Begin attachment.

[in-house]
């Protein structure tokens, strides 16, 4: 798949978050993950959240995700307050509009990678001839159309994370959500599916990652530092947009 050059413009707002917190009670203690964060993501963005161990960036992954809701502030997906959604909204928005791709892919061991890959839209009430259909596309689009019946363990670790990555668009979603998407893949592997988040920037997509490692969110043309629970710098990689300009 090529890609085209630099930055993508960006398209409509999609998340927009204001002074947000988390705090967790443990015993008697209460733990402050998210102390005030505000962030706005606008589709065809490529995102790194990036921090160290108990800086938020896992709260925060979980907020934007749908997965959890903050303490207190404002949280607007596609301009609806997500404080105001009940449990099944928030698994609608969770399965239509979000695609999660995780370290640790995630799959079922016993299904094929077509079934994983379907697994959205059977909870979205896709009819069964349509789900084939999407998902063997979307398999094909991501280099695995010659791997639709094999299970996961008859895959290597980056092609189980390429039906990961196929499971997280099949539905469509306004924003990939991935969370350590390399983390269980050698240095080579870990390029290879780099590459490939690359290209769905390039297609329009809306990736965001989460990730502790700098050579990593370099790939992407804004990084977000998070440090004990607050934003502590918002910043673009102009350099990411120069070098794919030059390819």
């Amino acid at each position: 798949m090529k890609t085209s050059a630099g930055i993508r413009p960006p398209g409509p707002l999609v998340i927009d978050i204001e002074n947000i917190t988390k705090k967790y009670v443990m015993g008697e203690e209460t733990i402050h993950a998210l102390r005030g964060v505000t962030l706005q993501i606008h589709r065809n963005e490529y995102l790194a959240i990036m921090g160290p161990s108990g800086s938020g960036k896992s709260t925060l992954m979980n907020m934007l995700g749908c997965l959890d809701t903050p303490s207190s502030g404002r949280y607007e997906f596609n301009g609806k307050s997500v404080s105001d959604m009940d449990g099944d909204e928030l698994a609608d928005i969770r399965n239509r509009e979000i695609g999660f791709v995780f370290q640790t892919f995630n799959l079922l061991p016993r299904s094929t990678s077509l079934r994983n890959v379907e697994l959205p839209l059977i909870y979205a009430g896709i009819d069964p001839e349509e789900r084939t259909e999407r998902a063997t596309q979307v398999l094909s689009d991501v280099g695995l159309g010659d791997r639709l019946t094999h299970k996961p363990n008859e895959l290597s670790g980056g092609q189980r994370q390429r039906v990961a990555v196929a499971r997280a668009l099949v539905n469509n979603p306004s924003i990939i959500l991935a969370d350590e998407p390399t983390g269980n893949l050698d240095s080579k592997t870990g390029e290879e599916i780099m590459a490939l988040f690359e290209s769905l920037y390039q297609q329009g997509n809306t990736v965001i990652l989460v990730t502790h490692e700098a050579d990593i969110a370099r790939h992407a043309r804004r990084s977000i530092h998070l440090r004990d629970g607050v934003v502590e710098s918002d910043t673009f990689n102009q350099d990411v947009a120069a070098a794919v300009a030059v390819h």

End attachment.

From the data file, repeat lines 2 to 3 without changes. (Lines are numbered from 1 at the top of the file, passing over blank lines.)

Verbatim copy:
């Protein structure tokens, strides 16, 4: 798949978050993950959240995700307050509009990678001839159309994370959500599916990652530092947009 050059413009707002917190009670203690964060993501963005161990960036992954809701502030997906959604909204928005791709892919061991890959839209009430259909596309689009019946363990670790990555668009979603998407893949592997988040920037997509490692969110043309629970710098990689300009 090529890609085209630099930055993508960006398209409509999609998340927009204001002074947000988390705090967790443990015993008697209460733990402050998210102390005030505000962030706005606008589709065809490529995102790194990036921090160290108990800086938020896992709260925060979980907020934007749908997965959890903050303490207190404002949280607007596609301009609806997500404080105001009940449990099944928030698994609608969770399965239509979000695609999660995780370290640790995630799959079922016993299904094929077509079934994983379907697994959205059977909870979205896709009819069964349509789900084939999407998902063997979307398999094909991501280099695995010659791997639709094999299970996961008859895959290597980056092609189980390429039906990961196929499971997280099949539905469509306004924003990939991935969370350590390399983390269980050698240095080579870990390029290879780099590459490939690359290209769905390039297609329009809306990736965001989460990730502790700098050579990593370099790939992407804004990084977000998070440090004990607050934003502590918002910043673009102009350099990411120069070098794919030059390819």
């Amino acid at each position: 798949m090529k890609t085209s050059a630099g930055i993508r413009p960006p398209g409509p707002l999609v998340i927009d978050i204001e002074n947000i917190t988390k705090k967790y009670v443990m015993g008697e203690e209460t733990i402050h993950a998210l102390r005030g964060v505000t962030l706005q993501i606008h589709r065809n963005e490529y995102l790194a959240i990036m921090g160290p161990s108990g800086s938020g960036k896992s709260t925060l992954m979980n907020m934007l995700g749908c997965l959890d809701t903050p303490s207190s502030g404002r949280y607007e997906f596609n301009g609806k307050s997500v404080s105001d959604m009940d449990g099944d909204e928030l698994a609608d928005i969770r399965n239509r509009e979000i695609g999660f791709v995780f370290q640790t892919f995630n799959l079922l061991p016993r299904s094929t990678s077509l079934r994983n890959v379907e697994l959205p839209l059977i909870y979205a009430g896709i009819d069964p001839e349509e789900r084939t259909e999407r998902a063997t596309q979307v398999l094909s689009d991501v280099g695995l159309g010659d791997r639709l019946t094999h299970k996961p363990n008859e895959l290597s670790g980056g092609q189980r994370q390429r039906v990961a990555v196929a499971r997280a668009l099949v539905n469509n979603p306004s924003i990939i959500l991935a969370d350590e998407p390399t983390g269980n893949l050698d240095s080579k592997t870990g390029e290879e599916i780099m590459a490939l988040f690359e290209s769905l920037y390039q297609q329009g997509n809306t990736v965001i990652l989460v990730t502790h490692e700098a050579d990593i969110a370099r790939h992407a043309r804004r990084s977000i530092h998070l440090r004990d629970g607050v934003v502590e710098s918002d910043t673009f990689n102009q350099d990411v947009a120069a070098a794919v300009a030059v390819h």